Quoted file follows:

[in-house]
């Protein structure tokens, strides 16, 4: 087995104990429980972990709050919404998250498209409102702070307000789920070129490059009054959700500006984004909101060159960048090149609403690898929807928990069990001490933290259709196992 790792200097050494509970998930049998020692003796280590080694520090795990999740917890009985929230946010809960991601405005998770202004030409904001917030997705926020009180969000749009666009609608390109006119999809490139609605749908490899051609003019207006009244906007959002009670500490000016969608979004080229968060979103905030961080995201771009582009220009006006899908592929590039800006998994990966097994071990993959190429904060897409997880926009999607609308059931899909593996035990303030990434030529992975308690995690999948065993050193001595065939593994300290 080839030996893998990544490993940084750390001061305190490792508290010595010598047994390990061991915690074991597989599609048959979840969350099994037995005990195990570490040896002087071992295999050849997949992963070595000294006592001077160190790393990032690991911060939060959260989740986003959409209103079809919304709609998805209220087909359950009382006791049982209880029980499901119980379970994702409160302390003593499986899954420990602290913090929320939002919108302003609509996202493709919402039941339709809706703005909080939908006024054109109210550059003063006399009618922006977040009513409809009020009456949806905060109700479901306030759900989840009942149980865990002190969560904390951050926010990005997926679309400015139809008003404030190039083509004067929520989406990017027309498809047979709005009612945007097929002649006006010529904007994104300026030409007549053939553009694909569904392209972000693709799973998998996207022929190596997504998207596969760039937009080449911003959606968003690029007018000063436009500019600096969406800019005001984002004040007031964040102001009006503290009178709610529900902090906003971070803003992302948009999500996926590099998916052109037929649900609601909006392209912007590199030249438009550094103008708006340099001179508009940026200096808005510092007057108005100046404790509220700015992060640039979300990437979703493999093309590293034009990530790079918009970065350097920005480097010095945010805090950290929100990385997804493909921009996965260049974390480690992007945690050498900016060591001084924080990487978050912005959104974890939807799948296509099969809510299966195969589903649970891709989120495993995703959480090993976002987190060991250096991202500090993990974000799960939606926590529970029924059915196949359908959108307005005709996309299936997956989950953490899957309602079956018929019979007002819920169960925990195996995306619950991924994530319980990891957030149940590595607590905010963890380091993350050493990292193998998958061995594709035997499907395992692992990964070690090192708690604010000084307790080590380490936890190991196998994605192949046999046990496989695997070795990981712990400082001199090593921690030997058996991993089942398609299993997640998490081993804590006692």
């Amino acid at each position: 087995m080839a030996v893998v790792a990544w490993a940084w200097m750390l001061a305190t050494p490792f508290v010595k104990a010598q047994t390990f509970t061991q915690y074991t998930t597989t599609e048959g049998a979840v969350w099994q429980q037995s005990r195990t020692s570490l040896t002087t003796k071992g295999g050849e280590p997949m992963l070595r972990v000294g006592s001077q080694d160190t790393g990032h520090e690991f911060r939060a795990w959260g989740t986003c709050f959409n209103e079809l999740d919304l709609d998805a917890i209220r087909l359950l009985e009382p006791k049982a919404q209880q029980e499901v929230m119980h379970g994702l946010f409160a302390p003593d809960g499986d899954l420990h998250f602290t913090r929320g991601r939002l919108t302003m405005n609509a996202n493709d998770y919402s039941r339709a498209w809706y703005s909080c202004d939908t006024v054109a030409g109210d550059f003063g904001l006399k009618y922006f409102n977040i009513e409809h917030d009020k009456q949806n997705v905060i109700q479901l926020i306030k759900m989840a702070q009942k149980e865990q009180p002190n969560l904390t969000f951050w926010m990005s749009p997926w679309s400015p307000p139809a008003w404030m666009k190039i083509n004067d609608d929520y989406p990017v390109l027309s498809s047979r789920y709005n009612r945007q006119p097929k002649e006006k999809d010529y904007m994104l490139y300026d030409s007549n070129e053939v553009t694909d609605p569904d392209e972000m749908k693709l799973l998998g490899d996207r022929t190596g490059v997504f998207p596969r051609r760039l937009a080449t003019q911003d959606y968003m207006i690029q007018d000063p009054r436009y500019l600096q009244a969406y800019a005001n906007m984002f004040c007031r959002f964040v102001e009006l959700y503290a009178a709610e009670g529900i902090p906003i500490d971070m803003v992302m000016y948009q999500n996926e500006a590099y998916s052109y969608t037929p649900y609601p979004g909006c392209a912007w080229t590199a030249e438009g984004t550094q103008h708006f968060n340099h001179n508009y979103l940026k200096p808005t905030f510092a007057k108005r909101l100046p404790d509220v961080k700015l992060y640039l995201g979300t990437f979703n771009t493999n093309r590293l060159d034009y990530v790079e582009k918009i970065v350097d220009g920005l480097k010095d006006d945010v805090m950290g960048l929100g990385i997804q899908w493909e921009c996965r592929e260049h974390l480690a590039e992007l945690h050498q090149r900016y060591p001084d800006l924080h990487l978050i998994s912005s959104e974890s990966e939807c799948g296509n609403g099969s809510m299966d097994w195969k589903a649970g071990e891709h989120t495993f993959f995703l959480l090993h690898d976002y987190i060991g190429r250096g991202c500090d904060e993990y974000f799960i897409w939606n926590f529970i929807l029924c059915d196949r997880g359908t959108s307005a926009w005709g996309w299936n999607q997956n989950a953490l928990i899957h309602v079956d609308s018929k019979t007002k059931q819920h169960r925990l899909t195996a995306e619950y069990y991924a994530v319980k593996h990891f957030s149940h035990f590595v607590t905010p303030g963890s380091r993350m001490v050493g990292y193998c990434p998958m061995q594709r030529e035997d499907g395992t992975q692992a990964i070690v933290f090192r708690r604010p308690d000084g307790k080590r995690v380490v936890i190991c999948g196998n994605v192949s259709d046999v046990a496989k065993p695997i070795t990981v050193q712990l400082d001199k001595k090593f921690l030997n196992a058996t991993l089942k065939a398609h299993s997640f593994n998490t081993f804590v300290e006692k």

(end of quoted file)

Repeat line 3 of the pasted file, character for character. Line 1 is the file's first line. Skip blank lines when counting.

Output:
């Amino acid at each position: 087995m080839a030996v893998v790792a990544w490993a940084w200097m750390l001061a305190t050494p490792f508290v010595k104990a010598q047994t390990f509970t061991q915690y074991t998930t597989t599609e048959g049998a979840v969350w099994q429980q037995s005990r195990t020692s570490l040896t002087t003796k071992g295999g050849e280590p997949m992963l070595r972990v000294g006592s001077q080694d160190t790393g990032h520090e690991f911060r939060a795990w959260g989740t986003c709050f959409n209103e079809l999740d919304l709609d998805a917890i209220r087909l359950l009985e009382p006791k049982a919404q209880q029980e499901v929230m119980h379970g994702l946010f409160a302390p003593d809960g499986d899954l420990h998250f602290t913090r929320g991601r939002l919108t302003m405005n609509a996202n493709d998770y919402s039941r339709a498209w809706y703005s909080c202004d939908t006024v054109a030409g109210d550059f003063g904001l006399k009618y922006f409102n977040i009513e409809h917030d009020k009456q949806n997705v905060i109700q479901l926020i306030k759900m989840a702070q009942k149980e865990q009180p002190n969560l904390t969000f951050w926010m990005s749009p997926w679309s400015p307000p139809a008003w404030m666009k190039i083509n004067d609608d929520y989406p990017v390109l027309s498809s047979r789920y709005n009612r945007q006119p097929k002649e006006k999809d010529y904007m994104l490139y300026d030409s007549n070129e053939v553009t694909d609605p569904d392209e972000m749908k693709l799973l998998g490899d996207r022929t190596g490059v997504f998207p596969r051609r760039l937009a080449t003019q911003d959606y968003m207006i690029q007018d000063p009054r436009y500019l600096q009244a969406y800019a005001n906007m984002f004040c007031r959002f964040v102001e009006l959700y503290a009178a709610e009670g529900i902090p906003i500490d971070m803003v992302m000016y948009q999500n996926e500006a590099y998916s052109y969608t037929p649900y609601p979004g909006c392209a912007w080229t590199a030249e438009g984004t550094q103008h708006f968060n340099h001179n508009y979103l940026k200096p808005t905030f510092a007057k108005r909101l100046p404790d509220v961080k700015l992060y640039l995201g979300t990437f979703n771009t493999n093309r590293l060159d034009y990530v790079e582009k918009i970065v350097d220009g920005l480097k010095d006006d945010v805090m950290g960048l929100g990385i997804q899908w493909e921009c996965r592929e260049h974390l480690a590039e992007l945690h050498q090149r900016y060591p001084d800006l924080h990487l978050i998994s912005s959104e974890s990966e939807c799948g296509n609403g099969s809510m299966d097994w195969k589903a649970g071990e891709h989120t495993f993959f995703l959480l090993h690898d976002y987190i060991g190429r250096g991202c500090d904060e993990y974000f799960i897409w939606n926590f529970i929807l029924c059915d196949r997880g359908t959108s307005a926009w005709g996309w299936n999607q997956n989950a953490l928990i899957h309602v079956d609308s018929k019979t007002k059931q819920h169960r925990l899909t195996a995306e619950y069990y991924a994530v319980k593996h990891f957030s149940h035990f590595v607590t905010p303030g963890s380091r993350m001490v050493g990292y193998c990434p998958m061995q594709r030529e035997d499907g395992t992975q692992a990964i070690v933290f090192r708690r604010p308690d000084g307790k080590r995690v380490v936890i190991c999948g196998n994605v192949s259709d046999v046990a496989k065993p695997i070795t990981v050193q712990l400082d001199k001595k090593f921690l030997n196992a058996t991993l089942k065939a398609h299993s997640f593994n998490t081993f804590v300290e006692k």